Stereotyping has a huge effect on forming first impressions about people. Stereotypes are prejudices toward an individual which categorize him into a group that is presumed to share many of his characteristics. Stereotyping can have positive or negative effects depending on the situation and the group that receives stereotypes. When an individual meets a new person for the first time, his tendency is to identify him based on his knowledge of people and society.
Thus, he usually ends up relying on stereotyped images that have been ingrained in his mind since he was young. Many sectors of society propagate these images, usually to the benefit of other sectors. For example, the media may unconsciously propagate images of black people as unintelligent, preserving the status quo where white people are still the more powerful group (O’Brien, 2005, p. 395). While it is very difficult to not rely on stereotyped images when people interact with each other, stereotyping is still generally detrimental to social order.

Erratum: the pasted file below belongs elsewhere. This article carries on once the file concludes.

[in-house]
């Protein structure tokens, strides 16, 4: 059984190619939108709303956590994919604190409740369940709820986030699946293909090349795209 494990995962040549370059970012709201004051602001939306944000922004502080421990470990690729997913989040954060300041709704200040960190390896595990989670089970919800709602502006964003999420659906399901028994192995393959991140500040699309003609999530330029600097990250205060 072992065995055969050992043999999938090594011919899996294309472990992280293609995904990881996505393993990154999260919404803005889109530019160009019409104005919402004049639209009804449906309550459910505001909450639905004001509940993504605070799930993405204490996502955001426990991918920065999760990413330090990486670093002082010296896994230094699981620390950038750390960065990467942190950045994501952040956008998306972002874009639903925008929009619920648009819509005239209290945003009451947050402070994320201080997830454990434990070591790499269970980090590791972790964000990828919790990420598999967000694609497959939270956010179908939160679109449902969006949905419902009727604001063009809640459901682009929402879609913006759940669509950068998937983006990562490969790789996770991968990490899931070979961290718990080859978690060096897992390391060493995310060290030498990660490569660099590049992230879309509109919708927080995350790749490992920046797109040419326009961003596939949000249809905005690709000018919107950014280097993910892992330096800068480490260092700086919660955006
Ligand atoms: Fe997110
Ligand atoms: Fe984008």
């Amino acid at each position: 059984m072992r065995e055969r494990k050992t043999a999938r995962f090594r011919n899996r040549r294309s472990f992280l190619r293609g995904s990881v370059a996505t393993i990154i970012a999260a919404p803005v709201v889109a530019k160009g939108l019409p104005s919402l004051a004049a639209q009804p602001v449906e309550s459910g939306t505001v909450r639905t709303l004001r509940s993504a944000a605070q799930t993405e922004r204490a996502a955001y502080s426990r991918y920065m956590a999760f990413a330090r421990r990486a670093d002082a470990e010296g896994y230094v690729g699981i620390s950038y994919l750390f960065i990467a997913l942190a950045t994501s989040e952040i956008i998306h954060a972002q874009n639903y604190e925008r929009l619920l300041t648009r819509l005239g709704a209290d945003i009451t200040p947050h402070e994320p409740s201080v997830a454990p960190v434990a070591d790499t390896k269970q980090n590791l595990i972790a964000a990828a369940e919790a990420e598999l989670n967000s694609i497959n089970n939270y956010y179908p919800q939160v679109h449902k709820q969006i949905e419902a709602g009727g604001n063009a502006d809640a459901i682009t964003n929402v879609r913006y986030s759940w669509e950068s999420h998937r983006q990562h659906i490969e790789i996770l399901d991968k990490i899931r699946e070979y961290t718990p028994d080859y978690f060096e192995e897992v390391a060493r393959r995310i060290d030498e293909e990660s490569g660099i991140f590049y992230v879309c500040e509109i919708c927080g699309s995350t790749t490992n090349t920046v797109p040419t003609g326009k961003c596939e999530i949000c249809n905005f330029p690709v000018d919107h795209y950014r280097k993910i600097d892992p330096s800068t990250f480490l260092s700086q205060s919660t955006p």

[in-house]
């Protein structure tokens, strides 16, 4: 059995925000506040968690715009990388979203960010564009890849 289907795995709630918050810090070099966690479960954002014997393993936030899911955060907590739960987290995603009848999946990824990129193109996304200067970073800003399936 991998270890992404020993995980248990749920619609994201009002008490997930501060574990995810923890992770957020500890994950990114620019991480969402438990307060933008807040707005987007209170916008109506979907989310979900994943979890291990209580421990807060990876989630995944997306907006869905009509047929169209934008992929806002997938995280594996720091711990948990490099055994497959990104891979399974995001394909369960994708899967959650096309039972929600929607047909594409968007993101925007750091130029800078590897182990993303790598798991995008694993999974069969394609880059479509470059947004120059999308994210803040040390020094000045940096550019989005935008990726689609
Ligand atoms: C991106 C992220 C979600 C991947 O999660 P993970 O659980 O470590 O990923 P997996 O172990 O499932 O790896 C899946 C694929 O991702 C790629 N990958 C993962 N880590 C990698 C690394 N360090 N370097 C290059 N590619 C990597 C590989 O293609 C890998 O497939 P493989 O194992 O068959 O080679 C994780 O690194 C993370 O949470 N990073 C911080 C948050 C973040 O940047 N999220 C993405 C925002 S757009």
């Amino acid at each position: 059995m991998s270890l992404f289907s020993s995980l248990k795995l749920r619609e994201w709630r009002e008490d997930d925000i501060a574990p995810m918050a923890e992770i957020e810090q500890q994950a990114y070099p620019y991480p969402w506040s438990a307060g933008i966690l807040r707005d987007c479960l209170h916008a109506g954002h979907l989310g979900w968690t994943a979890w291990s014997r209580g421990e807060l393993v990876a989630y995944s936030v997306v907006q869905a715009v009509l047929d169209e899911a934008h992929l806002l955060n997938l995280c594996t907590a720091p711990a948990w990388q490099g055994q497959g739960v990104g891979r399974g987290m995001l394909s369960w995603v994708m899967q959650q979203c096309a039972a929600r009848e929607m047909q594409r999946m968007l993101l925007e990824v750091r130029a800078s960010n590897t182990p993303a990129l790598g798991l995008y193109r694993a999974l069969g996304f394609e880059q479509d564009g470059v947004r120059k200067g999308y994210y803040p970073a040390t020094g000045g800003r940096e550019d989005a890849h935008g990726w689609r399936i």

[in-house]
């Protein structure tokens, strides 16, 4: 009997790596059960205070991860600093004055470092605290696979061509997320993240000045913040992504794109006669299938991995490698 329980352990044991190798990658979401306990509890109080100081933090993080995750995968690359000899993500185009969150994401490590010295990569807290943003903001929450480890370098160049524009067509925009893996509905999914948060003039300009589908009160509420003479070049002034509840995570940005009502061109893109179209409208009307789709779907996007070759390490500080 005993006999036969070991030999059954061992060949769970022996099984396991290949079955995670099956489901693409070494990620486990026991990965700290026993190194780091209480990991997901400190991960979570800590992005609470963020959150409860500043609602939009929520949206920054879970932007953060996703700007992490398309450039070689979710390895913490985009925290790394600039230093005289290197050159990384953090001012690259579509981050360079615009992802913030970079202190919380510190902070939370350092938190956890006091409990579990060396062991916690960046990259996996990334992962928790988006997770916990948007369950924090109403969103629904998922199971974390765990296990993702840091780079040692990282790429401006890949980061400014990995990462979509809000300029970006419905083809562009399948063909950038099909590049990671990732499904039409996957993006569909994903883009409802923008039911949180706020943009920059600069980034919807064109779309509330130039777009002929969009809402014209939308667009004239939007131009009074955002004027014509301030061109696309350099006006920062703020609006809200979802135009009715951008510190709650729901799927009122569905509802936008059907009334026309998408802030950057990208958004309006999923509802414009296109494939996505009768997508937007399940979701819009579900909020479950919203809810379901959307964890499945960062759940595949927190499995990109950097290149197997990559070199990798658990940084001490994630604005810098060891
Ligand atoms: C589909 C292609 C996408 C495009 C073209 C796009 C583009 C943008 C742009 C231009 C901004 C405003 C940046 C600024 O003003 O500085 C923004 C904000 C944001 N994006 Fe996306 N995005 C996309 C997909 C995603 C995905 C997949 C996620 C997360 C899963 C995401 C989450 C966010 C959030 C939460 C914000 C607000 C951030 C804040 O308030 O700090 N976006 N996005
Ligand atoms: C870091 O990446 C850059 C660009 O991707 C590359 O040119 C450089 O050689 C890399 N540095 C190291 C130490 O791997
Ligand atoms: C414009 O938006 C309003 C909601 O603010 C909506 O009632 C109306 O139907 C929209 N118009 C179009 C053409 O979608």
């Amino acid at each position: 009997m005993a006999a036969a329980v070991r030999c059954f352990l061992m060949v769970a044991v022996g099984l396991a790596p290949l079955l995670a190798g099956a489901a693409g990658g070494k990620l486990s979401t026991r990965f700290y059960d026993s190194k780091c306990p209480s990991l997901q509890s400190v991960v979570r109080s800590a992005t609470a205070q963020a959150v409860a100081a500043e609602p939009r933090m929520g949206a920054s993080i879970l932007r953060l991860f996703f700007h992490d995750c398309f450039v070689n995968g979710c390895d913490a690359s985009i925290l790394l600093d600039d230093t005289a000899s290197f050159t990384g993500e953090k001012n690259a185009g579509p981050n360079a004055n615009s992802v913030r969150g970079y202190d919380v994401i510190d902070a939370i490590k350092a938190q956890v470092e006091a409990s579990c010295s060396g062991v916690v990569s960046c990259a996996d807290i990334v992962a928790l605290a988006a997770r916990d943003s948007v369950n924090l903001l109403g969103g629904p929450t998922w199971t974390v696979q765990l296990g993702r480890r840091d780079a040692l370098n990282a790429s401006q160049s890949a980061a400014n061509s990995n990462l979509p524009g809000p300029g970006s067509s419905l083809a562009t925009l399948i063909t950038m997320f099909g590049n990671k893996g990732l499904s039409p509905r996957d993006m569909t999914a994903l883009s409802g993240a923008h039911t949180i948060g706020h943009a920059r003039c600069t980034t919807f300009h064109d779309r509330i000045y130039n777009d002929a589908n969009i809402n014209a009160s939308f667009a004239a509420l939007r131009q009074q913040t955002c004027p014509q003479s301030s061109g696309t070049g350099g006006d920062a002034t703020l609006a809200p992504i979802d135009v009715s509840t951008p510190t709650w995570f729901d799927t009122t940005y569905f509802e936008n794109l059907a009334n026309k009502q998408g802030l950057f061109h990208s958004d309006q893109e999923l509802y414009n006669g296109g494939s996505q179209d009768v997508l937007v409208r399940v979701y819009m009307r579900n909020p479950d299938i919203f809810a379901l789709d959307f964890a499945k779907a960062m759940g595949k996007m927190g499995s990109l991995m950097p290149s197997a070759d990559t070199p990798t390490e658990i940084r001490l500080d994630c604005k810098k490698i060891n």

There are many negative effects of stereotyping, including conflicts based on perceived group differences. For instance, white people and black people may think that they have conflicting interests because one group sees the other as generally harmful to the welfare of the other. Black people may see white people as oppressive, while white people may see black people as a danger to their security. The positive effects of stereotyping usually benefit only some segments of society.
Thus, jokes about Chinese people being obsessed with selling things may make non-Chinese people laugh, but Chinese people themselves are most likely not happy with this stereotyped image. Aside from racial issues, stereotyping also occurs in gender issues. Women are usual victims of stereotyping because men are generally dominant in highly modern societies. Although men may benefit and derive pleasure from stereotyped images of women as weak, sex objects, women themselves strive hard to break these stereotyped images. (O’Brien, 2005, p. 395).